On Wednesday, following months of research, input gathering and listening sessions, the New Jersey State Planning Commission adopted its Warehouse Siting Guidance.
The document was developed by the Office of Planning Advocacy in the Department of State to create comprehensive guidance for local governments to use when updating their master plans, zoning and development standards, and when reviewing development applications.
Donna Rendeiro, executive director of the office of planning advocacy, said 47 comments were received from different stakeholders and groups during the 50-day public comment period, which closed July 29.
“While OPA understands the concerns expressed by the public, it is important to keep in mind that we are as much a home rule state as we are a logistics state,” said Rendeiro. “As land-use planning and development review occur predominantly at the local level in New Jersey, our approach has been to provide technical assistance and guidance within the context of sound planning and policy that balances competing needs – including protecting important resources and impacted communities, while ensuring economic growth and viability.”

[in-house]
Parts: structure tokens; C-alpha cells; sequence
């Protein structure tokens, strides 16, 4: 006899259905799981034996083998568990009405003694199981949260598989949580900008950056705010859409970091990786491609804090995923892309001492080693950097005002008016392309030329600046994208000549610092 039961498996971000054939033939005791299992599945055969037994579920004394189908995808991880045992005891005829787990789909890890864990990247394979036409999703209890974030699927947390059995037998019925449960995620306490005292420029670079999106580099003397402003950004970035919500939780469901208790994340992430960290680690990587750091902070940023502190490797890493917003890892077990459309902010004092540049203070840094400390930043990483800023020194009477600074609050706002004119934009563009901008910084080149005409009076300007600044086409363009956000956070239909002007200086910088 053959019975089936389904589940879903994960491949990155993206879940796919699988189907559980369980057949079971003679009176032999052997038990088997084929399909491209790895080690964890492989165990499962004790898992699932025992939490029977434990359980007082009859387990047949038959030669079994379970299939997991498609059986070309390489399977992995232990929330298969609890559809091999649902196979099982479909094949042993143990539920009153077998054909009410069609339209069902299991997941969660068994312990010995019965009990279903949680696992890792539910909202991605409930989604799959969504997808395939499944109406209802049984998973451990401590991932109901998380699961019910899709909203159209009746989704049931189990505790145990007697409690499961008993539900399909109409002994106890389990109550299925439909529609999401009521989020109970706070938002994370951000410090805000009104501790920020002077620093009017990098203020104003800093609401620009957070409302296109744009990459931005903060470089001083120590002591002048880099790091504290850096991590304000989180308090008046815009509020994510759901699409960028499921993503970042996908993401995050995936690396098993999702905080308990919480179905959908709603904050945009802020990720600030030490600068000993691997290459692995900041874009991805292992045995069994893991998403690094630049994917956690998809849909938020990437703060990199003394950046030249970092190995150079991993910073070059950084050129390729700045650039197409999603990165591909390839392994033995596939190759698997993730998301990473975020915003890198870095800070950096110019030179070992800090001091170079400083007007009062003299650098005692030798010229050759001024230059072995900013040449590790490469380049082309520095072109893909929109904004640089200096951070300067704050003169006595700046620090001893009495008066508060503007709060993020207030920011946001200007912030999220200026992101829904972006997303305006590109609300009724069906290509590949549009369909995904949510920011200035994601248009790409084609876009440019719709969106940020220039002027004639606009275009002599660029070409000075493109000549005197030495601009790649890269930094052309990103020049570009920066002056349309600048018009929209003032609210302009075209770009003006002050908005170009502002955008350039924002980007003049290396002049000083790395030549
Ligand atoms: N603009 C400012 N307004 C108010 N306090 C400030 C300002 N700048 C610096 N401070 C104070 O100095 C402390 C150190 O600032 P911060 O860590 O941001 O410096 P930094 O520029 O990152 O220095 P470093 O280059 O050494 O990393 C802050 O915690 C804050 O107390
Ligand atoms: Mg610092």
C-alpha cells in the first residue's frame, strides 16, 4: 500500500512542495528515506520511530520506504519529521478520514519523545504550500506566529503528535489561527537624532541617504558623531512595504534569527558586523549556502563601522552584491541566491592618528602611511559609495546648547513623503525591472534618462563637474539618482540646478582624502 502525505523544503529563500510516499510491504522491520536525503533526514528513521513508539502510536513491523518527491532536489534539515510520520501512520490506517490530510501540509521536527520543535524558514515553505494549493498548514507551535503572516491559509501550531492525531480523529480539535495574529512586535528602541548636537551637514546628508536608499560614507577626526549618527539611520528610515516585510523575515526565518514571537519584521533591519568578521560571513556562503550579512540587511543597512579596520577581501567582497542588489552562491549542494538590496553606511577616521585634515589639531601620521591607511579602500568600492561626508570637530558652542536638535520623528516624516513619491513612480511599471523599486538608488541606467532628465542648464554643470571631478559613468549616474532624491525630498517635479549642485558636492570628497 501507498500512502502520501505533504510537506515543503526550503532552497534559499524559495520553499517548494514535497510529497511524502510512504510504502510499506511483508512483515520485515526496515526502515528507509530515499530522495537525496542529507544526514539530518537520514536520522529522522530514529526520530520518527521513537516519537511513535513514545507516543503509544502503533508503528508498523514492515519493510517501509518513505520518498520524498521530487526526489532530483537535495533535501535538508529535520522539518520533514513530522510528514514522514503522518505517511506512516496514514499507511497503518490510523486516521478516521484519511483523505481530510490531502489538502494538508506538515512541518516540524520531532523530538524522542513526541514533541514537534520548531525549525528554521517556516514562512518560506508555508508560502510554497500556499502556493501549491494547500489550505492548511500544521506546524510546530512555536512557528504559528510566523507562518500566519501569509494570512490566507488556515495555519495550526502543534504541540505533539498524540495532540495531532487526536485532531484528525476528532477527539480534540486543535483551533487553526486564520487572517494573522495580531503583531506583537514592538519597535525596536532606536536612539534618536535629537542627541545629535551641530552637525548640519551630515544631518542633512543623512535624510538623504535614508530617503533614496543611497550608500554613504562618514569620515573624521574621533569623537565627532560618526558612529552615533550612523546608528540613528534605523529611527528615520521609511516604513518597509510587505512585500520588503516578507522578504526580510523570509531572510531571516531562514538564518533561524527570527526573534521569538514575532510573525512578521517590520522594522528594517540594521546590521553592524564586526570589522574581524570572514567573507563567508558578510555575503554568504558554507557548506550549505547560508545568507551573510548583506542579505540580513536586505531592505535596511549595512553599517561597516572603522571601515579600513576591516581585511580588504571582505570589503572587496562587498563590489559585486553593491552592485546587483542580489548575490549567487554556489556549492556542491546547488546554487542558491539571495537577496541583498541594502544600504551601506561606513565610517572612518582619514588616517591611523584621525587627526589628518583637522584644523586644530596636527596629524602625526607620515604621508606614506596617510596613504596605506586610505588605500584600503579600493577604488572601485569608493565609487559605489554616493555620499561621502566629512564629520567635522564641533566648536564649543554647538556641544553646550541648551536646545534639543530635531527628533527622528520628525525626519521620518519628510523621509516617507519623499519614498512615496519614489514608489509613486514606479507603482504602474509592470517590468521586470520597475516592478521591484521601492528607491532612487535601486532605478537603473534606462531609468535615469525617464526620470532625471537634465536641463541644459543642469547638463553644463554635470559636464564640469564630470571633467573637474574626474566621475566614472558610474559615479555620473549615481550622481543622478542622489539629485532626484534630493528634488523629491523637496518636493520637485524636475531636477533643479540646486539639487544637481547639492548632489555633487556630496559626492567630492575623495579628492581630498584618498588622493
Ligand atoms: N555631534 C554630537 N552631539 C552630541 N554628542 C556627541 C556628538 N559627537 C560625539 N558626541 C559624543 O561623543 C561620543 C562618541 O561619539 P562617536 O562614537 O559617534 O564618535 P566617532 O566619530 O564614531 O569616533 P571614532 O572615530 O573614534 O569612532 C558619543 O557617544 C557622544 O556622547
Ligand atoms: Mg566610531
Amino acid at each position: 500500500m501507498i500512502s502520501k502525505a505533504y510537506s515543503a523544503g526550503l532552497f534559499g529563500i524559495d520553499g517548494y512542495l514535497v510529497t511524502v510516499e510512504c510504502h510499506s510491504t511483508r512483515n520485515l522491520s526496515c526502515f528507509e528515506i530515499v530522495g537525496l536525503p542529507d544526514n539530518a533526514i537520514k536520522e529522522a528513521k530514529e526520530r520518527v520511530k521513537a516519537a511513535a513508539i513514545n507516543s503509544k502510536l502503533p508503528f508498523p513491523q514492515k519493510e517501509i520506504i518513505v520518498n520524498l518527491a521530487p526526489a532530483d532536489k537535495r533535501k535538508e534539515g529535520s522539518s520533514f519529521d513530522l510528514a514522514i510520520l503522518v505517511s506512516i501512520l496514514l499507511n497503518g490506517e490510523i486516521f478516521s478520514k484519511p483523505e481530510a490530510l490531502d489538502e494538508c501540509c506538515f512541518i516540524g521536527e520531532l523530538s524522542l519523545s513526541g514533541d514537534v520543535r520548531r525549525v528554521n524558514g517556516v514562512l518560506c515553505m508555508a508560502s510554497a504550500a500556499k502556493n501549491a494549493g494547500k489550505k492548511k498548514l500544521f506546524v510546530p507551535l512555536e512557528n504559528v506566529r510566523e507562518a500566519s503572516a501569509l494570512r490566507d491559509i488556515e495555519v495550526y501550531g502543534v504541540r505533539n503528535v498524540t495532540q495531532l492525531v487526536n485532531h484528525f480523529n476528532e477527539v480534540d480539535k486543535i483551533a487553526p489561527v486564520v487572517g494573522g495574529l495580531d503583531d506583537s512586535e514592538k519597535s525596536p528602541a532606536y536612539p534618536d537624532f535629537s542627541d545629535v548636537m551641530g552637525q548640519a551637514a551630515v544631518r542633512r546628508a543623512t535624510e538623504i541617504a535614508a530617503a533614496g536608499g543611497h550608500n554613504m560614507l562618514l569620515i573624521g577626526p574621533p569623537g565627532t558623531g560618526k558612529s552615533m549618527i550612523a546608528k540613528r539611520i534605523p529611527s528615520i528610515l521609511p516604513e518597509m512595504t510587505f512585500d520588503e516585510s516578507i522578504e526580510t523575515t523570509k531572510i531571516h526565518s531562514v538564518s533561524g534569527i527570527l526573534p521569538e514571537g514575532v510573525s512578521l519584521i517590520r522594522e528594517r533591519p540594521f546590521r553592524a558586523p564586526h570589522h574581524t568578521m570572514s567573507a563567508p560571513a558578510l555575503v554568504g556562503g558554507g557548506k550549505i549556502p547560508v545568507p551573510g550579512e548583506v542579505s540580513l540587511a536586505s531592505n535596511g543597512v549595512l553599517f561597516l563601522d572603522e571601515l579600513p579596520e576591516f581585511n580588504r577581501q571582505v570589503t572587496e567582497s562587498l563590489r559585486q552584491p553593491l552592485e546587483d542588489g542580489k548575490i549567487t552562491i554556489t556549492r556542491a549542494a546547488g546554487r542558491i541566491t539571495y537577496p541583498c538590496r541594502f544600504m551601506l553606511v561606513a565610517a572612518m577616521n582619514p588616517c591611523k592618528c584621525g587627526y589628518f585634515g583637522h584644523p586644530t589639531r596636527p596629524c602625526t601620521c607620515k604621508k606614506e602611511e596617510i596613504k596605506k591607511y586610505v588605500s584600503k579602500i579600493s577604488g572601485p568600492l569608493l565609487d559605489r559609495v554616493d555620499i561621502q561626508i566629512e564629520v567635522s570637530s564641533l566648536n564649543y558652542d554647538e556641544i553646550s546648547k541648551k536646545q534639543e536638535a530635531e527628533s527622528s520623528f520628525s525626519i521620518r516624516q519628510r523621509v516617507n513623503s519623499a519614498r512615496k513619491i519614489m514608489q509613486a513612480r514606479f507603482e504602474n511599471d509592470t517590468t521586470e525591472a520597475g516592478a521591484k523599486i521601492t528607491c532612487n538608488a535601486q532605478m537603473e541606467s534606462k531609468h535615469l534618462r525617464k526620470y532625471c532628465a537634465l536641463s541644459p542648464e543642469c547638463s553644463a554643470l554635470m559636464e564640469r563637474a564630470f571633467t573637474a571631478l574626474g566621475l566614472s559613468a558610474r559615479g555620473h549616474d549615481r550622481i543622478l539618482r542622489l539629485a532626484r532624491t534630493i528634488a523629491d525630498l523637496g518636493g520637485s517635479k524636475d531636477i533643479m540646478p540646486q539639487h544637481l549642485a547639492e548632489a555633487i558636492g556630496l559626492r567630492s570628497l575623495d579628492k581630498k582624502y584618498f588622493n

New Jersey Business Action Center Executive Director Melanie Willoughby and Gregory Larkin, an export promotion specialist, sat down with NJBIZ to talk about what the agency can do for businesses. Click here to watch.
The adoption of the guidelines comes at a critical time for this sector as the explosion of e-commerce has resulted in all-time high demand for warehouse space, especially here in New Jersey. U.S. Census Bureau data released last year found that nearly 12.2% of all jobs located in the Garden State are in the wholesale trade or transportation and warehousing sectors of the economy, the highest rate in the country. The sectors are responsible for 15.7% of New Jersey’s total payroll, also the highest proportion nationwide.
State Planning Commission Chairman Thomas Wright says the guidance encourages cooperation and coordination between agencies, municipalities and counties to take a more regional and capacity-based approach to accommodating industry needs in suitable locations.
“The guidance gives communities the tools they need to proactively plan for and locate desired warehouse development in a manner that makes for good neighbors and avoids these negative impacts,” said Melanie Willoughby, executive director of the state’s Business Action Center.
“The guidance represents the collaborative efforts and input of many state agencies, counties, communities and interests, including what we heard from the public,” said New Jersey Secretary of State Tehesha Way. “I am happy that we were able to balance concerns on both sides of this issue while working to provide implementable solutions that will allow the logistics industry to thrive more sustainably.”
The official guidance can be found here.